FAQ

What is Hypnosis?

Hypnosis is a state of progressive relaxation where the client is encouraged to move from a busy mind (beta brain waves) to a focussed, relaxed mind (alpha brain waves).  You are in hypnosis if you are daydreaming, engrossed in a film or a book, are falling asleep – in fact, some say that we go in and out of hypnosis on average about 120 times a day!

The General Hypnotherapy Register offers this definition of Hypnosis and Hypnotherapy:

“Hypnosis is a state of mind, enhanced by (although not exclusively) mental and physical relaxation, in which our subconscious is able to communicate with our conscious mind. It may be better to define ‘hypnosis’ by what it does rather than what it is and in this regard it is widely accepted as a most excellent method by which we may access our inner potential. The state of mind referred to may be brought about either by oneself, unaided (self-hypnosis) or with the help of another person. If this other person is a trained professional, who utilises the resultant state of mind to encourage beneficial change to occur, the process is referred to as ‘Hypnotherapy’.”

 

Are you asleep?

No, you are not asleep but you feel totally relaxed which is often mistaken for sleep. Sometimes stage hypnotists refer to ‘putting people to sleep’ but this is wrong. If you are very tired and then allow yourself to relax, this can cause some people to fall asleep.

 

Can anybody be hypnotised?

The only people who cannot be hypnotised are people with certain types of mental illness such as dementia. The important criteria for hypnosis are: to want to be hypnotised, to expect to be hypnotised & allow yourself to be hypnotised. You cannot be hypnotised against your will.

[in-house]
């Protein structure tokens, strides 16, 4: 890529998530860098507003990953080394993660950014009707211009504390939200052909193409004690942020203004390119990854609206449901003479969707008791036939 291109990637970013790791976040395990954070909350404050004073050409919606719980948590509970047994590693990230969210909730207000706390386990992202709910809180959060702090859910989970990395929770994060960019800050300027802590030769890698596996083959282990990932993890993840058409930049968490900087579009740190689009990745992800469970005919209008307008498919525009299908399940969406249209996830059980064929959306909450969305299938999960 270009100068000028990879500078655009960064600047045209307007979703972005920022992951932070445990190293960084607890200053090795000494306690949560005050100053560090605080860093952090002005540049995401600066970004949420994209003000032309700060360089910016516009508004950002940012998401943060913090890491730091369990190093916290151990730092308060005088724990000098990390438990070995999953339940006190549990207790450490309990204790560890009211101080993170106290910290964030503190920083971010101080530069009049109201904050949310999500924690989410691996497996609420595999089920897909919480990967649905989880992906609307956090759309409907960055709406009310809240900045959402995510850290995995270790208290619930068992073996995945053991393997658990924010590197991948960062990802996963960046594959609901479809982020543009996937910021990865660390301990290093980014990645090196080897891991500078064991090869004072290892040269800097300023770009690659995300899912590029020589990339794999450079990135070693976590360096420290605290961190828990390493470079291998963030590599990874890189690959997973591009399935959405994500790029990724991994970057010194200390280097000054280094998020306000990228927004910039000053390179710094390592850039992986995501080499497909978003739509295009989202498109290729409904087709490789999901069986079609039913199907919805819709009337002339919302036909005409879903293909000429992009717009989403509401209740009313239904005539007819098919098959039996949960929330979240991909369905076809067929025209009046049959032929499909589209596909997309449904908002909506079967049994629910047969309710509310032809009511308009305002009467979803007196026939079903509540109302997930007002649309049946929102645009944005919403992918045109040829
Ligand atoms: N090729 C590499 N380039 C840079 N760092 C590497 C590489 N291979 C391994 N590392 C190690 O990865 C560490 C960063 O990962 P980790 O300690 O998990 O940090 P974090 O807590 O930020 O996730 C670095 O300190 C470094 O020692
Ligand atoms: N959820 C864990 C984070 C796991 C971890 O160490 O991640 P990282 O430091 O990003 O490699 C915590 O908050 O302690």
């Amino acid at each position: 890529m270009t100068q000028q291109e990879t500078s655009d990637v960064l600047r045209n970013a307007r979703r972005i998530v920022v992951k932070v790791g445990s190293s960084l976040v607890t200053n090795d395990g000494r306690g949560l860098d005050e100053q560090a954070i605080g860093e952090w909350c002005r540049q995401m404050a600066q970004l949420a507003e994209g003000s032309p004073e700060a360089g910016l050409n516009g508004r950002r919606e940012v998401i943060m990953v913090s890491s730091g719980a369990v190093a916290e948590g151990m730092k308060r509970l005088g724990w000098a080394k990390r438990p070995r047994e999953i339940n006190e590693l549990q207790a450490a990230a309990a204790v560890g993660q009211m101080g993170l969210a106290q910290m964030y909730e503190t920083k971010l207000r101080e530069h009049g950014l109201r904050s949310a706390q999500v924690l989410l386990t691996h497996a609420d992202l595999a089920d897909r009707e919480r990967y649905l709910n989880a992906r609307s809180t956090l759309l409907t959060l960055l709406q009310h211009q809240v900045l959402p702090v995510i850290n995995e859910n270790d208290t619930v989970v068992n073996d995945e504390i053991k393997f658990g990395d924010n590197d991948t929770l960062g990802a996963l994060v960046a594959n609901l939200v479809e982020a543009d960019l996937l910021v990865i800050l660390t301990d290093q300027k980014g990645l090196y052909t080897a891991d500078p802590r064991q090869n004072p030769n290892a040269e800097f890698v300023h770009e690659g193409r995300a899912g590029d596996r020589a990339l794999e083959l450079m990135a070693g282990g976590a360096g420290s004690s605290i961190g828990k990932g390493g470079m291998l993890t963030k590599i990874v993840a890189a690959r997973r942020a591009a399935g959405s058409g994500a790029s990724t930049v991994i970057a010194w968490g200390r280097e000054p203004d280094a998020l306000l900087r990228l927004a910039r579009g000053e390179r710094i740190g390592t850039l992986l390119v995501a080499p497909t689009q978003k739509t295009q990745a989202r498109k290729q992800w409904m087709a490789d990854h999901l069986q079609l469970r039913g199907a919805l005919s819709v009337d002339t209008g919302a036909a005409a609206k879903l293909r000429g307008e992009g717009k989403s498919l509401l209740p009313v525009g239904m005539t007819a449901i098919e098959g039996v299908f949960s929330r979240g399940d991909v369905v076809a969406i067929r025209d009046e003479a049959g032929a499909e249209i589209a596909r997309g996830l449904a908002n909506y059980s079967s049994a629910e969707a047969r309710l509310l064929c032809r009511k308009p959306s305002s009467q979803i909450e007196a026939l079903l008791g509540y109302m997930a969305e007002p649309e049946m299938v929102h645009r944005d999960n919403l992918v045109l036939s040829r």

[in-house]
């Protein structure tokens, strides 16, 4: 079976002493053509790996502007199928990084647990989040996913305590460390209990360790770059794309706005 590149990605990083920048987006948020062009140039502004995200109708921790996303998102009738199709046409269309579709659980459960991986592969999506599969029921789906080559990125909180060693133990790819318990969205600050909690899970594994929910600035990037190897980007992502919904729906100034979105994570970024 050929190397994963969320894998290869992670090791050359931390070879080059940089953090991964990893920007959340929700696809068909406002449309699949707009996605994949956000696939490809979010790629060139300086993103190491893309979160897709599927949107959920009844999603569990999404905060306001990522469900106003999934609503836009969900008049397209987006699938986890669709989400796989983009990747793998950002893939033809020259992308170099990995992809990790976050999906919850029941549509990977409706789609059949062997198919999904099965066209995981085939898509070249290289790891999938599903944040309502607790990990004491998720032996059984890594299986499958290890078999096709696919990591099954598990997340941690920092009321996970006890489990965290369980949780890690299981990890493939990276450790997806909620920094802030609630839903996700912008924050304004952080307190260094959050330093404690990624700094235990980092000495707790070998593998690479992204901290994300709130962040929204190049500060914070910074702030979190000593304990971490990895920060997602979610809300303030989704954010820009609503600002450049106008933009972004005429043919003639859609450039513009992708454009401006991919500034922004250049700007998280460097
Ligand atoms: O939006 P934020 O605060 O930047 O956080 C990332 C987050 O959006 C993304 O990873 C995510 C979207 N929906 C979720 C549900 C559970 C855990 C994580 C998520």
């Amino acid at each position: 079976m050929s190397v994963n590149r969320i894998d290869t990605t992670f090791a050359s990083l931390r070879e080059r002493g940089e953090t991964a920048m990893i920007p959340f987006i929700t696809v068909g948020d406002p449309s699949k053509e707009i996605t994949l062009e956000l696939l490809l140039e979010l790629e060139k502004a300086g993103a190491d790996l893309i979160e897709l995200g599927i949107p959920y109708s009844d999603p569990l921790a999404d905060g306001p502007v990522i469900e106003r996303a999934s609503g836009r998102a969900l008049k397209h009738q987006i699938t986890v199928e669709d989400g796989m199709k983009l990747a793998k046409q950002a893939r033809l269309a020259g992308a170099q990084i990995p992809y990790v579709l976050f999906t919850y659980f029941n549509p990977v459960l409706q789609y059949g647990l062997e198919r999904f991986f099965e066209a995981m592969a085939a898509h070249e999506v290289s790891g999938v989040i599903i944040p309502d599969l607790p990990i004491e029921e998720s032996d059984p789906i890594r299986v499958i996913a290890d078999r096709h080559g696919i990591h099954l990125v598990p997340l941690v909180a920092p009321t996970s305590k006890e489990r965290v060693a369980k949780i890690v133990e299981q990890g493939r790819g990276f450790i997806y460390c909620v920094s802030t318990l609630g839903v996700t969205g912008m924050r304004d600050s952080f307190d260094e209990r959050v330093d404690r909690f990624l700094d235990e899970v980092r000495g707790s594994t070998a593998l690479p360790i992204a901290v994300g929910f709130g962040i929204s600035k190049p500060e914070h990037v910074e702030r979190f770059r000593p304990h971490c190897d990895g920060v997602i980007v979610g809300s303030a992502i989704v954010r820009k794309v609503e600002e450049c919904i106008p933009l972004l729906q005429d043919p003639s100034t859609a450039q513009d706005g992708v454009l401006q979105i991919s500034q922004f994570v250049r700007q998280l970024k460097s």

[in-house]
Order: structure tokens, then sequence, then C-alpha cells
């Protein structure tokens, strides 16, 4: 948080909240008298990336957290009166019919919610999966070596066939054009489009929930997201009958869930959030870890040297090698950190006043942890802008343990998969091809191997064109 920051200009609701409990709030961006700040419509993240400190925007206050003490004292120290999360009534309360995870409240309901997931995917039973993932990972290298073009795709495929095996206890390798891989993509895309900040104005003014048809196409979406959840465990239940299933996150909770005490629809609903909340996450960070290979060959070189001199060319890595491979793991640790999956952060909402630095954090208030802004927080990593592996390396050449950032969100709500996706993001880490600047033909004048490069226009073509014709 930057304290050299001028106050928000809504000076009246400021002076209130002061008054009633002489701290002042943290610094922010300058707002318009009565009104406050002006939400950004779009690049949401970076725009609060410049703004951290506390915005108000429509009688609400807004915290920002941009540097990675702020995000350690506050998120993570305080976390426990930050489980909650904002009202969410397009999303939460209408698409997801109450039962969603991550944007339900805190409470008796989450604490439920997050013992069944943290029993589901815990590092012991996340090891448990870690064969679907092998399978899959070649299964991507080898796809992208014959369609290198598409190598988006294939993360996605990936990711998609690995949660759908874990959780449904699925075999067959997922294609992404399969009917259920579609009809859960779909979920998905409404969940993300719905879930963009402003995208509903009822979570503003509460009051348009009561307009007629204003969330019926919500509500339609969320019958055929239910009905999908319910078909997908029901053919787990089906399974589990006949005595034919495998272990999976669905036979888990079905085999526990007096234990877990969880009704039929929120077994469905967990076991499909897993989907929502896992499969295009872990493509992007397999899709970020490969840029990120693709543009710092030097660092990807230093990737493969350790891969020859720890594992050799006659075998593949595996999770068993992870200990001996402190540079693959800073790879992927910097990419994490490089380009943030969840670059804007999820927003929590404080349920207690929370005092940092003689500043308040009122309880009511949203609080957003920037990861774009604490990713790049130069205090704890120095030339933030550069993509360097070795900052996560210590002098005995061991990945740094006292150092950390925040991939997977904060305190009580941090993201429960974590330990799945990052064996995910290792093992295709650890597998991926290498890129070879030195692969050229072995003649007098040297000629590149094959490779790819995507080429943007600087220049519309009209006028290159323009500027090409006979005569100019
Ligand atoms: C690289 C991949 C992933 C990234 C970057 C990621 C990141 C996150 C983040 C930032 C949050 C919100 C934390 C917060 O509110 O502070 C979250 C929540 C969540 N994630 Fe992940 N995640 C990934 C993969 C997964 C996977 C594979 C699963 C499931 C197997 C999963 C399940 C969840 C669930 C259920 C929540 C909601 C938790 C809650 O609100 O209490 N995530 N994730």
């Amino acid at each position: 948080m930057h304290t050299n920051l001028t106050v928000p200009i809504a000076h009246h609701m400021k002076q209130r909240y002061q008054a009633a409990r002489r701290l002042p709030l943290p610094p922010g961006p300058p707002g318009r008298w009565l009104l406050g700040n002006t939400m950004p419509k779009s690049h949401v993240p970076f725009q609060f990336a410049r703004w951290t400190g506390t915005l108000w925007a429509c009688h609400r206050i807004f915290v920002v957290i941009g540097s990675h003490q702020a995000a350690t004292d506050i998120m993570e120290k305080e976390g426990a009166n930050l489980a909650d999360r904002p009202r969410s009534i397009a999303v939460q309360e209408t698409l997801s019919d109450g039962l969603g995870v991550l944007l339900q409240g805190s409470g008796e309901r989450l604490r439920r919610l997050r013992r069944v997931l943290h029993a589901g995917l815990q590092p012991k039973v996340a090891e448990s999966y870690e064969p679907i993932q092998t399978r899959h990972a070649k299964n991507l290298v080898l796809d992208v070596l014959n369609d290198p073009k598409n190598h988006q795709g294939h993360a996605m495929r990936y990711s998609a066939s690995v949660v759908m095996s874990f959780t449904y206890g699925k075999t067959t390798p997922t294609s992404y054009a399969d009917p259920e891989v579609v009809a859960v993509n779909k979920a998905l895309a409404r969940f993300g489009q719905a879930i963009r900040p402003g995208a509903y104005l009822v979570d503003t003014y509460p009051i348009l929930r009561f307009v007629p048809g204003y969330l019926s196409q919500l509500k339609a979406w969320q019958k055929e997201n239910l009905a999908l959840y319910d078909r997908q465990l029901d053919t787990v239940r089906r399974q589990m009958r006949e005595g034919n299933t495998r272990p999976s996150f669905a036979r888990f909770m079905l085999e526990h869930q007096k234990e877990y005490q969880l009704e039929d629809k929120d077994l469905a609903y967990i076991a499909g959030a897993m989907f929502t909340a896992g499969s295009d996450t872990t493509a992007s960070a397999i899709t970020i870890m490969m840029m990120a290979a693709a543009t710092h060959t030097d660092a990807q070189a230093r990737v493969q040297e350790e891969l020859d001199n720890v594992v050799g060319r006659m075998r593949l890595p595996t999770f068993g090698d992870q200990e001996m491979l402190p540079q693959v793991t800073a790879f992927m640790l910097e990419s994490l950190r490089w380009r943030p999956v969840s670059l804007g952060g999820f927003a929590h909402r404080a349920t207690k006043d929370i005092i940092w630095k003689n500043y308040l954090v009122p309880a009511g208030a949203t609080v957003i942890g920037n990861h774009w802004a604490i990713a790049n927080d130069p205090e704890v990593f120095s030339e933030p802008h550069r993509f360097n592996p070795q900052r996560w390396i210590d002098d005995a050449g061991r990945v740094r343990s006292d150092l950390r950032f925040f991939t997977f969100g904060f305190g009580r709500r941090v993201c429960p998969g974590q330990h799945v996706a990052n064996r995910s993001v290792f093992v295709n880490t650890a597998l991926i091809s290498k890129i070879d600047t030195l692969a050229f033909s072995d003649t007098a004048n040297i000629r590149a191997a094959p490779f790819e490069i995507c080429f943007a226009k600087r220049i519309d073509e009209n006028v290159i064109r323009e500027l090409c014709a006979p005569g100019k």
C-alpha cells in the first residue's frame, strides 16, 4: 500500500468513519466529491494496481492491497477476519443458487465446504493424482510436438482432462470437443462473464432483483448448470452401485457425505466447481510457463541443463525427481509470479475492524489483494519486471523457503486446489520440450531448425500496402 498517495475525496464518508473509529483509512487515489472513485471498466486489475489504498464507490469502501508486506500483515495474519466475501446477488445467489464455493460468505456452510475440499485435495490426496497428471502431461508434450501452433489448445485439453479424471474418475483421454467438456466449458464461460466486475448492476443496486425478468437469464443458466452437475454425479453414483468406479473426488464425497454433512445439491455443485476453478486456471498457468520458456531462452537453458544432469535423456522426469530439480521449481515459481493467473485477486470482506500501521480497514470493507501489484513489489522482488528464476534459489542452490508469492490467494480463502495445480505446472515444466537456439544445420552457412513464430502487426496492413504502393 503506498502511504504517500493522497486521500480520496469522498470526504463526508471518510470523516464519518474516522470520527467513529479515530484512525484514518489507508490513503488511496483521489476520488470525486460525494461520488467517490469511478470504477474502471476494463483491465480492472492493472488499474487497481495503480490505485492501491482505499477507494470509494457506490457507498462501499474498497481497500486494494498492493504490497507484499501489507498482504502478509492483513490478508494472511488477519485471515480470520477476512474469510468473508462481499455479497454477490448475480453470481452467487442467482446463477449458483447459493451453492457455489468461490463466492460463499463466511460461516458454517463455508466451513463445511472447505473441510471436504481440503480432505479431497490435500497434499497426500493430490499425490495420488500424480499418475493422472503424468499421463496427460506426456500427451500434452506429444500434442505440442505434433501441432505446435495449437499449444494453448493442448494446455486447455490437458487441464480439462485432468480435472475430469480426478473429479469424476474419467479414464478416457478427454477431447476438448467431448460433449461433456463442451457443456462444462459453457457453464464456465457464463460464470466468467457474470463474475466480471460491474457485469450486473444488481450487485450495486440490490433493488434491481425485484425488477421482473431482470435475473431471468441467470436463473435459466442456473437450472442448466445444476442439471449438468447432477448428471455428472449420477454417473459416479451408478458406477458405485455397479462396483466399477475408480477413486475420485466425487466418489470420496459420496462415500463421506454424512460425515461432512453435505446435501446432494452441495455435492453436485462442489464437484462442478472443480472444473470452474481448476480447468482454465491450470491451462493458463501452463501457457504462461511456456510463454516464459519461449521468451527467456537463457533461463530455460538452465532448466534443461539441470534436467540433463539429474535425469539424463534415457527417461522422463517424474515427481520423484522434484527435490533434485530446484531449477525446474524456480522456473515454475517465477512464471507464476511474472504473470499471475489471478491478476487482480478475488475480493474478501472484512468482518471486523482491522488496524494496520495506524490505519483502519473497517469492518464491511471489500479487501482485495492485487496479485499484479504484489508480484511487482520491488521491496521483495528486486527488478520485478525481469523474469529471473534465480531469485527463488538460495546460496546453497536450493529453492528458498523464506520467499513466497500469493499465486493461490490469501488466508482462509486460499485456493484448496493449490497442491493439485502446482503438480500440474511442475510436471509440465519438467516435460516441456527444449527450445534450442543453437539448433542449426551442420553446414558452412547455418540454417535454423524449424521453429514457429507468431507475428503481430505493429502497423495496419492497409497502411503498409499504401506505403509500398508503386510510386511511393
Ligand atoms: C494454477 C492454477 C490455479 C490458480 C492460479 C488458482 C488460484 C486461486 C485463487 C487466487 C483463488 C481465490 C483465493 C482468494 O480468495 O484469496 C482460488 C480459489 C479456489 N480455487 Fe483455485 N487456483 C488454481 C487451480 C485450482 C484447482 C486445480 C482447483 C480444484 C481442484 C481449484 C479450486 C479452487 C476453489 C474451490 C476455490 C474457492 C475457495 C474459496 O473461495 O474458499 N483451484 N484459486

Can I be made to do or say something against my will?

You cannot be made to do or say anything you do not want to. At the beginning of each session the proposed therapy is discussed in full and only when the client is happy and agrees with the therapy does the session continue. The therapist will explain all procedures so that the client does not become anxious or surprised.

 

Do you lose control?

No, you could, if you wanted to, leave the room at any time, you do not need to be ‘de-hypnotised’. Should you at any time feel that you want to open your eyes– then you can.

 

Will I reveal any secrets?

No, you will not say anything that you do not wish to say – in fact many of the sessions do not require the client to talk and in the other sessions that require an interactive approach, the client is in complete control of what they say.

 

What is Neuro-Linguistic Programming (NLP)? 

Dr Richard Bandler invented the term Neuro-Linguistic Programming in the 1970′s.  His own definition of NLP for the Oxford English Dictionary is:

“a model of interpersonal communication chiefly concerned with the relationship between successful patterns of behaviour and the subjective experiences (esp. patterns of thought) underlying them” and “a system of alternative therapy based on this which seeks to educate people in self-awareness and effective communication, and to change their patterns of mental and emotional behaviour.”

NLP is therefore a method of influencing brain behaviour (Neuro) through the use of language (Linguistic) and other types of communication to enable a person to reprogram the way the brain responds to things (Programming) and manifest new and better behaviours.  NLP often uses hypnosis or self-hypnosis to help achieve the change (in programming) that a person wants.

 

How many sessions does it take?

This is a difficult question as everyone is different and the problems can be complex but as a guideline I would expect to complete most problem areas between 1-4 sessions.

 

How often do I need to attend?

Sessions can be spaced apart to suit the client and the client’s pocket.